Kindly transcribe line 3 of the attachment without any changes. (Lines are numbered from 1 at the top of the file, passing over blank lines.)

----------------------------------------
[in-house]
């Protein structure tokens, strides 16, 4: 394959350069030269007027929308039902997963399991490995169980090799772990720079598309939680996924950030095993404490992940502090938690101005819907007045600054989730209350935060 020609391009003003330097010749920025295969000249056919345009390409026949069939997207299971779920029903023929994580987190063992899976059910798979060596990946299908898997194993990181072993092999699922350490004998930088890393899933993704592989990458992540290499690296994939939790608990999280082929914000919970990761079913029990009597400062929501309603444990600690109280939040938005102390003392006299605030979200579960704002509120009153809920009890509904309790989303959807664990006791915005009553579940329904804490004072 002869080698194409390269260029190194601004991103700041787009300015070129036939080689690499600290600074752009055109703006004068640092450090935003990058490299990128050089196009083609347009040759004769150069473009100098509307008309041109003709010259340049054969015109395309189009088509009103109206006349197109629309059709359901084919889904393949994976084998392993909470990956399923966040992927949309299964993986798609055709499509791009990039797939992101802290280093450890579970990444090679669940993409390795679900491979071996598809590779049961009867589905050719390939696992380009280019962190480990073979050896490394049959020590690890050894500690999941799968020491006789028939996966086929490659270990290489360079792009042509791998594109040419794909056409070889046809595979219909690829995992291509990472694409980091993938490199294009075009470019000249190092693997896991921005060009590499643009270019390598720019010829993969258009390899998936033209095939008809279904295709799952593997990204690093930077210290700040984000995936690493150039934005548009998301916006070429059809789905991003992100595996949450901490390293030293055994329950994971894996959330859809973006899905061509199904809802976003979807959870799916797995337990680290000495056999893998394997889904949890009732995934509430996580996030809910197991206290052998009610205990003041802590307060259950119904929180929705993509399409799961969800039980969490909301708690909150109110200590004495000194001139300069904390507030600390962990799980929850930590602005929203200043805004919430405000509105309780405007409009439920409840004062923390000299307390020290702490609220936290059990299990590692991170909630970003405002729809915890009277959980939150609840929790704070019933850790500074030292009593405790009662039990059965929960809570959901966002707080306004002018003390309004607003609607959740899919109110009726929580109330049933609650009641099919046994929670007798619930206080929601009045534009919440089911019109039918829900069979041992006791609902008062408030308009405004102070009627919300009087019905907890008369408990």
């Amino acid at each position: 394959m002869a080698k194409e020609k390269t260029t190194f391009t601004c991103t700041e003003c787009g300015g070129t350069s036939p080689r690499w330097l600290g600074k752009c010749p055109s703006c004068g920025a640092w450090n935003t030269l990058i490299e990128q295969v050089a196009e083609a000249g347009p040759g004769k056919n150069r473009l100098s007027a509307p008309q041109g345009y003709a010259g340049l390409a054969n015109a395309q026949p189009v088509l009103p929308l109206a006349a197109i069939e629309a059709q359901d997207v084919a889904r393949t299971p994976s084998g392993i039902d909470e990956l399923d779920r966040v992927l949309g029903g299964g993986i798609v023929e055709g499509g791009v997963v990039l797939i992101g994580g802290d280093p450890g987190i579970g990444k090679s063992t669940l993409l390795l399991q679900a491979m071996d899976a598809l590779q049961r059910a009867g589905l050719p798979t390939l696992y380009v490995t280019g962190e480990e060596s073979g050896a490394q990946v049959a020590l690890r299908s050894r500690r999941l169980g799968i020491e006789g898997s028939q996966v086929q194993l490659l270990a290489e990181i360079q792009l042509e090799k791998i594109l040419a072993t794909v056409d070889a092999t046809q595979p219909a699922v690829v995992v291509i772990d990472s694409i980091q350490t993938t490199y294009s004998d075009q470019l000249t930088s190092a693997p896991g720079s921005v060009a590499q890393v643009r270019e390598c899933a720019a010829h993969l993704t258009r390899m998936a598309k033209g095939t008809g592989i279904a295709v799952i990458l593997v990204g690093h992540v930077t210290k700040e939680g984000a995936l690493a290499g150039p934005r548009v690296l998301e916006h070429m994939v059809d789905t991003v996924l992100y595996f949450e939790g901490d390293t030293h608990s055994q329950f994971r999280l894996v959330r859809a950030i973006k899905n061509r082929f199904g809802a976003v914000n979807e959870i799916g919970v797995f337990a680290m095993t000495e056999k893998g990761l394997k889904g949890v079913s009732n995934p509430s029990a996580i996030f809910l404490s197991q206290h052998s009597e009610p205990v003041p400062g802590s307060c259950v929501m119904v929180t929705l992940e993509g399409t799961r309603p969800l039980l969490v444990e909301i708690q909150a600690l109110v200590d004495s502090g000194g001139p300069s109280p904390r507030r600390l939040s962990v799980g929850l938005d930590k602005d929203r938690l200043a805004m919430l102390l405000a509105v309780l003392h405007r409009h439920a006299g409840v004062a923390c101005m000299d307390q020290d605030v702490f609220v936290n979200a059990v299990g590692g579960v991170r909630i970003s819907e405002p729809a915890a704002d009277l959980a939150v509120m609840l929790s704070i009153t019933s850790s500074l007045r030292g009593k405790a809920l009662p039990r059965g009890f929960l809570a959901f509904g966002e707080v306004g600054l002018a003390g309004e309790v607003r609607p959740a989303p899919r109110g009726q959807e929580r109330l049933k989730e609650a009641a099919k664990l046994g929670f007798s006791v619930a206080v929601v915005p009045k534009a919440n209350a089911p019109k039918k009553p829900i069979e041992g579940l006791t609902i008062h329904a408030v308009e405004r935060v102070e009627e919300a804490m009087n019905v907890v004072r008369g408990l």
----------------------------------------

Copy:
């Amino acid at each position: 394959m002869a080698k194409e020609k390269t260029t190194f391009t601004c991103t700041e003003c787009g300015g070129t350069s036939p080689r690499w330097l600290g600074k752009c010749p055109s703006c004068g920025a640092w450090n935003t030269l990058i490299e990128q295969v050089a196009e083609a000249g347009p040759g004769k056919n150069r473009l100098s007027a509307p008309q041109g345009y003709a010259g340049l390409a054969n015109a395309q026949p189009v088509l009103p929308l109206a006349a197109i069939e629309a059709q359901d997207v084919a889904r393949t299971p994976s084998g392993i039902d909470e990956l399923d779920r966040v992927l949309g029903g299964g993986i798609v023929e055709g499509g791009v997963v990039l797939i992101g994580g802290d280093p450890g987190i579970g990444k090679s063992t669940l993409l390795l399991q679900a491979m071996d899976a598809l590779q049961r059910a009867g589905l050719p798979t390939l696992y380009v490995t280019g962190e480990e060596s073979g050896a490394q990946v049959a020590l690890r299908s050894r500690r999941l169980g799968i020491e006789g898997s028939q996966v086929q194993l490659l270990a290489e990181i360079q792009l042509e090799k791998i594109l040419a072993t794909v056409d070889a092999t046809q595979p219909a699922v690829v995992v291509i772990d990472s694409i980091q350490t993938t490199y294009s004998d075009q470019l000249t930088s190092a693997p896991g720079s921005v060009a590499q890393v643009r270019e390598c899933a720019a010829h993969l993704t258009r390899m998936a598309k033209g095939t008809g592989i279904a295709v799952i990458l593997v990204g690093h992540v930077t210290k700040e939680g984000a995936l690493a290499g150039p934005r548009v690296l998301e916006h070429m994939v059809d789905t991003v996924l992100y595996f949450e939790g901490d390293t030293h608990s055994q329950f994971r999280l894996v959330r859809a950030i973006k899905n061509r082929f199904g809802a976003v914000n979807e959870i799916g919970v797995f337990a680290m095993t000495e056999k893998g990761l394997k889904g949890v079913s009732n995934p509430s029990a996580i996030f809910l404490s197991q206290h052998s009597e009610p205990v003041p400062g802590s307060c259950v929501m119904v929180t929705l992940e993509g399409t799961r309603p969800l039980l969490v444990e909301i708690q909150a600690l109110v200590d004495s502090g000194g001139p300069s109280p904390r507030r600390l939040s962990v799980g929850l938005d930590k602005d929203r938690l200043a805004m919430l102390l405000a509105v309780l003392h405007r409009h439920a006299g409840v004062a923390c101005m000299d307390q020290d605030v702490f609220v936290n979200a059990v299990g590692g579960v991170r909630i970003s819907e405002p729809a915890a704002d009277l959980a939150v509120m609840l929790s704070i009153t019933s850790s500074l007045r030292g009593k405790a809920l009662p039990r059965g009890f929960l809570a959901f509904g966002e707080v306004g600054l002018a003390g309004e309790v607003r609607p959740a989303p899919r109110g009726q959807e929580r109330l049933k989730e609650a009641a099919k664990l046994g929670f007798s006791v619930a206080v929601v915005p009045k534009a919440n209350a089911p019109k039918k009553p829900i069979e041992g579940l006791t609902i008062h329904a408030v308009e405004r935060v102070e009627e919300a804490m009087n019905v907890v004072r008369g408990l």